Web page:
K9 Lifeline's Transitional Leash
K9 Lifeline's Transitional Leash is the most innovative and gentle dual purpose, no pull, training leash on the market. From head halter to slip lead, transition from a pulling dog to a calm companion.
The natural calming pressure point across the bridge of nose helps to keep your dog in a great state of mind, also, it's something new so it can take a little time to condition.
After our first session where we conditioned K9 Lifeline's Transitional Leash, practice putting it on and taking off so you both are comfortable, if needed you can feed their meals while the head halter is on and stop feeding when you take it off.
When walking with K9 Lifeline's Transitional Leash, and you stop, pull up slightly on the leash to "Turn On" the the pressure and when your dog sits lower your hand to release and "Turn Off" the pressure.
You have to be more consistent than your dog is persistent, It's patience over pressure.
Many dogs want to fight not to lose their leadership position, practice walking around the apt first, so you have less distractions and you both can get more comfortable with the technique and tool. When you stop use light pressure up and forward until your dog sits and then release the pressure. It creates the natural correction that their mom gave, we want the leash to be short but loose as much as possible this way there is no pressure when your dog is in the correct position. This creates a tactile cue of pressure On & Off, building communication through the leash, asking the dog to go into a lower position. You have to remember to be more consistent and patient then your dog is persistent. If/when your dog is fighting the head halter, maintain upward gentle pressure, not lifting off the floor, just keep steady pressure up and forward and release pressure when your dog sits calmly.
Remember the Flight, Fight, Avoid and Acceptance phases that your dog might go through during the process, Dogs will rarely learn to accept without our help.
If your dog stops moving forward.
Keep light contact pressure until the dog moves forward, make sure the leash parallel to the floor, if your dog is small and “do the dip” by lowering your body, then when your dog moves forward slightly RELEASE and give the leash back in what we call an "Active Release".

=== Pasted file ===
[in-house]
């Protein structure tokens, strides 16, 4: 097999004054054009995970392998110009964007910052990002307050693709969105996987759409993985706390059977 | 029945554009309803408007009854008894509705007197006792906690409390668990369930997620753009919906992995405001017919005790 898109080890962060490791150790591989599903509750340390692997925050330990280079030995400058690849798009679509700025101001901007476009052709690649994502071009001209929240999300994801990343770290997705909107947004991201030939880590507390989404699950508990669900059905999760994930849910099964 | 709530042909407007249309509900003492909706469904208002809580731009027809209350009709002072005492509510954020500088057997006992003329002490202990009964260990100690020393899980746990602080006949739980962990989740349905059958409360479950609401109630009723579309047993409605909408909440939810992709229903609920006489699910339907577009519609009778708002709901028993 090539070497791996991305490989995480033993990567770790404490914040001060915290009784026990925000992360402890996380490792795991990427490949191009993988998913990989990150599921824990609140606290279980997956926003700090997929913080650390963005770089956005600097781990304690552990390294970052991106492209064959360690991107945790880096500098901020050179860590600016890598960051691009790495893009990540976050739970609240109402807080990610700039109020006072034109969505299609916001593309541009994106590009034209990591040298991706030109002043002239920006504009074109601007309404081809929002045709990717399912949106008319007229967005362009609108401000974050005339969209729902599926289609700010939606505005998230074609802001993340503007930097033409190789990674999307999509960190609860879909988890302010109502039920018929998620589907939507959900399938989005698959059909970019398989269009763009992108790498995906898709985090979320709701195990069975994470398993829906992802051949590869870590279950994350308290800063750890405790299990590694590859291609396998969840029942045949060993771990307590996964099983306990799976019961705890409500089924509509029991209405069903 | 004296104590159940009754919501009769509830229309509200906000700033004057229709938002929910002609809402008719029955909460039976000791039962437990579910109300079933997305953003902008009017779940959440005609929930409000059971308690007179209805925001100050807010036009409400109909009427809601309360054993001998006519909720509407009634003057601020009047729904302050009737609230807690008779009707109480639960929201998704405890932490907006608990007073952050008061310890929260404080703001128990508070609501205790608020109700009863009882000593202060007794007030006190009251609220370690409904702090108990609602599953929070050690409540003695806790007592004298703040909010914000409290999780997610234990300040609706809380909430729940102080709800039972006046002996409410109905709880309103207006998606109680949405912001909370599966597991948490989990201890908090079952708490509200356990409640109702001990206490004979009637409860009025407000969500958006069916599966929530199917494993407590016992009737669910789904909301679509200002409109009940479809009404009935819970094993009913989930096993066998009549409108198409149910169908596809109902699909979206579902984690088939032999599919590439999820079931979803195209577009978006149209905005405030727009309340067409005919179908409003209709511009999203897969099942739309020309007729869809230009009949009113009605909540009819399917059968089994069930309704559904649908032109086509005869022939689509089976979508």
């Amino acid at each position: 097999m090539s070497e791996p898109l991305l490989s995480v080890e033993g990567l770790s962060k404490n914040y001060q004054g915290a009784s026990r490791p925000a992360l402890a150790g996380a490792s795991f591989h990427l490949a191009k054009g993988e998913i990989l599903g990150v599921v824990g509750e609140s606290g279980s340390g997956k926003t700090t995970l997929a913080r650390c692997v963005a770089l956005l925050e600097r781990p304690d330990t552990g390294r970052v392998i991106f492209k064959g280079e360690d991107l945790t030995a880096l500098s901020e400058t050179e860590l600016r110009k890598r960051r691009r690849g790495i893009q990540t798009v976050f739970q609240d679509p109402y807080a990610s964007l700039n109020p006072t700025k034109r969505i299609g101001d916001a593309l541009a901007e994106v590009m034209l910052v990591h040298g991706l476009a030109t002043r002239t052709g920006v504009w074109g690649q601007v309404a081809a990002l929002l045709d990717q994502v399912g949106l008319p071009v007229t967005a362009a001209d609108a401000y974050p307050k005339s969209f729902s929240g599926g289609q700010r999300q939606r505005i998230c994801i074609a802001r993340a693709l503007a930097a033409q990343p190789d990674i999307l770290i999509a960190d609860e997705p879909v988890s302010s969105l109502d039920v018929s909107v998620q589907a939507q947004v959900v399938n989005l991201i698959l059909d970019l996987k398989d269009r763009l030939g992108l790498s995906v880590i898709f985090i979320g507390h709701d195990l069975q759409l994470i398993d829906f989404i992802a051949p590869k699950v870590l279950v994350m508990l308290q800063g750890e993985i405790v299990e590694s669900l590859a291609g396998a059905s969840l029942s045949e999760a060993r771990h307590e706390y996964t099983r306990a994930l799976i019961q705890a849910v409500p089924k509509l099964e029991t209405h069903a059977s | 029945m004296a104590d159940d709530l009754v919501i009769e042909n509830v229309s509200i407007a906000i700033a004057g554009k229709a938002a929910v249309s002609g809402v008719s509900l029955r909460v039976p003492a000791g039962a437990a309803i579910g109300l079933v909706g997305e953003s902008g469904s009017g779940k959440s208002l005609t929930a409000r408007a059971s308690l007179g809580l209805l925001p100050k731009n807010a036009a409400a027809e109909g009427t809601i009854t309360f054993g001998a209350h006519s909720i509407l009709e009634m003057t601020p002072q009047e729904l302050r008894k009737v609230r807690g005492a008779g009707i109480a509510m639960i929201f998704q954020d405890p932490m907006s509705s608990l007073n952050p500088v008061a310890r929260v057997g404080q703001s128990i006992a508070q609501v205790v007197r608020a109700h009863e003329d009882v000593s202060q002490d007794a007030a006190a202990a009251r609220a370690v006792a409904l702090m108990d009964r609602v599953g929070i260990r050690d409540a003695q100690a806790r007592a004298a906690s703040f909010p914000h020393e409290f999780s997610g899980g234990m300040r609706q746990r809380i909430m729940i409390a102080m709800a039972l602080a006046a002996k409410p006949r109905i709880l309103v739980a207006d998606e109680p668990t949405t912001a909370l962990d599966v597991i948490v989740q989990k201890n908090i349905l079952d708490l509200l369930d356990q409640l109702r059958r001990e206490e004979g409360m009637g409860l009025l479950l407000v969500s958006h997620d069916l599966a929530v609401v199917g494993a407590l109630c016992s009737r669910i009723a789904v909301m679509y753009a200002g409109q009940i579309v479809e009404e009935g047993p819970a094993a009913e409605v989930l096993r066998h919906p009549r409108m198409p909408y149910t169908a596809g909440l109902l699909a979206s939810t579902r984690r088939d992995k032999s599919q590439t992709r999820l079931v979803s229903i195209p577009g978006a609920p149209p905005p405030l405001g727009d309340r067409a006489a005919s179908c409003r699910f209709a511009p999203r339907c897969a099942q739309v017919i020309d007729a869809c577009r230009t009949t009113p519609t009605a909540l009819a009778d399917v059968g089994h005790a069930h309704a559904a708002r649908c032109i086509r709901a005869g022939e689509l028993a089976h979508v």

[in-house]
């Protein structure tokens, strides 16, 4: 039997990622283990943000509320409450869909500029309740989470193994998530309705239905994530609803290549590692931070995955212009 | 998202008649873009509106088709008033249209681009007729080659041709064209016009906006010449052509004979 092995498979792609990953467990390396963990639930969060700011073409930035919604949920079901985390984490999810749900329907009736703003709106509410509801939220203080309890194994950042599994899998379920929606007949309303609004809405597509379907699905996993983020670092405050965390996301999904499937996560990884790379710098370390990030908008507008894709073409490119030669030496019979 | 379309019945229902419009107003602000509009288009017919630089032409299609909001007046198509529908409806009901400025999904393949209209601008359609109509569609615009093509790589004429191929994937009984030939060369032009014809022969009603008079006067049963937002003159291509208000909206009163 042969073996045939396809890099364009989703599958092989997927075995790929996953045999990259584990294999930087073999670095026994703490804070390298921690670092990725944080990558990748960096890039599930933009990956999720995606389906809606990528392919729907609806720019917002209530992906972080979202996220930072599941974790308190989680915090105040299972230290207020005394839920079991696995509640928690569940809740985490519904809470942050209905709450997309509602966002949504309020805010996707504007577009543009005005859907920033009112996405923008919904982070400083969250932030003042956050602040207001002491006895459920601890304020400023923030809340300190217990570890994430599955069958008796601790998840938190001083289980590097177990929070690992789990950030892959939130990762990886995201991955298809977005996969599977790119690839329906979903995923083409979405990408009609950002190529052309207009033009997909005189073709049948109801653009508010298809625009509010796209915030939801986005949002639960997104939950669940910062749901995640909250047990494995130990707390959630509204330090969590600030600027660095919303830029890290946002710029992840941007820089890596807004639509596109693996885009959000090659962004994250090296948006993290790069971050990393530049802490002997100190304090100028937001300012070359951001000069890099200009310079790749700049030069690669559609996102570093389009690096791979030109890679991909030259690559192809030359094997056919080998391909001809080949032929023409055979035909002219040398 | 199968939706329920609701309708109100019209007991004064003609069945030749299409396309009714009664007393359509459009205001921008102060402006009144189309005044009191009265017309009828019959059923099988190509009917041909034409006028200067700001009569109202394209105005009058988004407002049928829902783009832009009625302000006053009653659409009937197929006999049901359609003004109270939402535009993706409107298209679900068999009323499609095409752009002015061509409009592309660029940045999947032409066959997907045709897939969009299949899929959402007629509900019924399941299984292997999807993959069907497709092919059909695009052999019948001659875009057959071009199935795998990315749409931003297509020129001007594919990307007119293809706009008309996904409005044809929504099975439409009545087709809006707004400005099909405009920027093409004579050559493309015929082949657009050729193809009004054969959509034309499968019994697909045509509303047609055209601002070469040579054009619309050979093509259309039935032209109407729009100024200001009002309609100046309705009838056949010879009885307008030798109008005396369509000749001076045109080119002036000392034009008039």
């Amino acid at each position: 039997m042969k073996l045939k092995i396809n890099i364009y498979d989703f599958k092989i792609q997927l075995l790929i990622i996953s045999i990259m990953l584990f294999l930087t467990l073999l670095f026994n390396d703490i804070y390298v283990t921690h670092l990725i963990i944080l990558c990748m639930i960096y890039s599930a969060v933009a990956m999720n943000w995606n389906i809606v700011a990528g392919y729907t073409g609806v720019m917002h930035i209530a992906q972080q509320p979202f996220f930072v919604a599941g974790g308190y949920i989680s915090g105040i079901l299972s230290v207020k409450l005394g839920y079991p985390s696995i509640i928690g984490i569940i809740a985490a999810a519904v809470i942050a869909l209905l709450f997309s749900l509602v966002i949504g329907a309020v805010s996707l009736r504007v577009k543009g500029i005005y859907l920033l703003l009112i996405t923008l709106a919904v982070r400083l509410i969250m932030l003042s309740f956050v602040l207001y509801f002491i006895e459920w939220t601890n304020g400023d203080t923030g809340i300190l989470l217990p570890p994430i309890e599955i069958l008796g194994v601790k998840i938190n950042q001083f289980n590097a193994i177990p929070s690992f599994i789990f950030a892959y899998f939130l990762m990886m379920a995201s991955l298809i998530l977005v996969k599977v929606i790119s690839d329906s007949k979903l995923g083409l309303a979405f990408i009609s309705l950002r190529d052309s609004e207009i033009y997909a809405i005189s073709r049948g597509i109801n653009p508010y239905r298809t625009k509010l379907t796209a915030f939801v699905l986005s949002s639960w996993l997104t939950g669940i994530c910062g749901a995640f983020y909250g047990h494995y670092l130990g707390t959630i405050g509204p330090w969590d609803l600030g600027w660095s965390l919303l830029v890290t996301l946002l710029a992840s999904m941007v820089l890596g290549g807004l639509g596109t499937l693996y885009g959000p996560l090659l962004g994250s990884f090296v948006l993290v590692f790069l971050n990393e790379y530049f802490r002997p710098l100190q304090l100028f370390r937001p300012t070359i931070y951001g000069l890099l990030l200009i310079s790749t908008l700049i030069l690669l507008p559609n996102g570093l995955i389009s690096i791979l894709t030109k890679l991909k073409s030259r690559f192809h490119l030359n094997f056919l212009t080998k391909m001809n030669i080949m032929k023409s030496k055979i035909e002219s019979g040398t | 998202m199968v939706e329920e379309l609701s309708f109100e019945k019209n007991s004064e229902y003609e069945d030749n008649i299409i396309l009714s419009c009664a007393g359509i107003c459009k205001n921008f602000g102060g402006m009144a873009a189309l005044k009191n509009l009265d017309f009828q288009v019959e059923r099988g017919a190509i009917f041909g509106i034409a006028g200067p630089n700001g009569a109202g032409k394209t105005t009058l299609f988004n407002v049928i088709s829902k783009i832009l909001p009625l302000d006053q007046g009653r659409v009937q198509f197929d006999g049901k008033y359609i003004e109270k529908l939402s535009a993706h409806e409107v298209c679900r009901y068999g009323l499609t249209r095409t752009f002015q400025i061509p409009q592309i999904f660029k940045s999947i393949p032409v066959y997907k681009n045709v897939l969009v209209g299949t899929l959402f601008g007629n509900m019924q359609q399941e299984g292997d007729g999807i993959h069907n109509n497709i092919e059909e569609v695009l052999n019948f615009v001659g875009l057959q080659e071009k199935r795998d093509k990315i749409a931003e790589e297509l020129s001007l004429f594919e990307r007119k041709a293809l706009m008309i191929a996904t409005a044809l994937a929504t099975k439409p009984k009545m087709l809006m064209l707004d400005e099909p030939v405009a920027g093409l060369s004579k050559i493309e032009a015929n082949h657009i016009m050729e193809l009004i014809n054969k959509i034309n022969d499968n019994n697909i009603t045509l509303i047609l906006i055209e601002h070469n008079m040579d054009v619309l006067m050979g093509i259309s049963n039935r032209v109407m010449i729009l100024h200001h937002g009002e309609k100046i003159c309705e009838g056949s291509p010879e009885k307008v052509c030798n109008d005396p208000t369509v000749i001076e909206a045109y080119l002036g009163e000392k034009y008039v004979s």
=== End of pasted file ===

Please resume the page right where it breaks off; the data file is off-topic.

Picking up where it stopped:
If your dog is standing still, laying down and still not giving into leash pressure here are a few things to try;
Walk back to your dog and say "Let's Go" as you take a step forward until you get to the end of the leash without pulling your dog, wait a few seconds and repeat almost in rocking motion, like a swing or pendulum until your dog moves forward with you, it usually is on the 3rd time. Remember to have the leash parallel to the floor
Another technique is to take a step forward until you get to the end of the leash without pulling your dog, and with you facing away from your dog turn your wrist away from the dog and create a rocking motion again until your dog moves forward and at that moment RELEASE and give the leash back and continue your walk.
Practice walking around your home in a predictable pattern, stopping at various times and using light contact pressure until the dog lowers it's body posture into a sitting position. You can add a ear massage for a job well done too. If you can't get your dog to a sit next to you on a loose leash, you will never get your dog to walk with you on one.
Practice walking around your home in a predictable pattern, stopping at various times and using light upward contact pressure until the dog lowers its body posture into a sitting position. You can add a ear massage for a job well done too. If you can't get your dog to a sit next to you on a loose leash, you will never get your dog to walk with you on one.
Here are a few additional Transitional Leash Demos: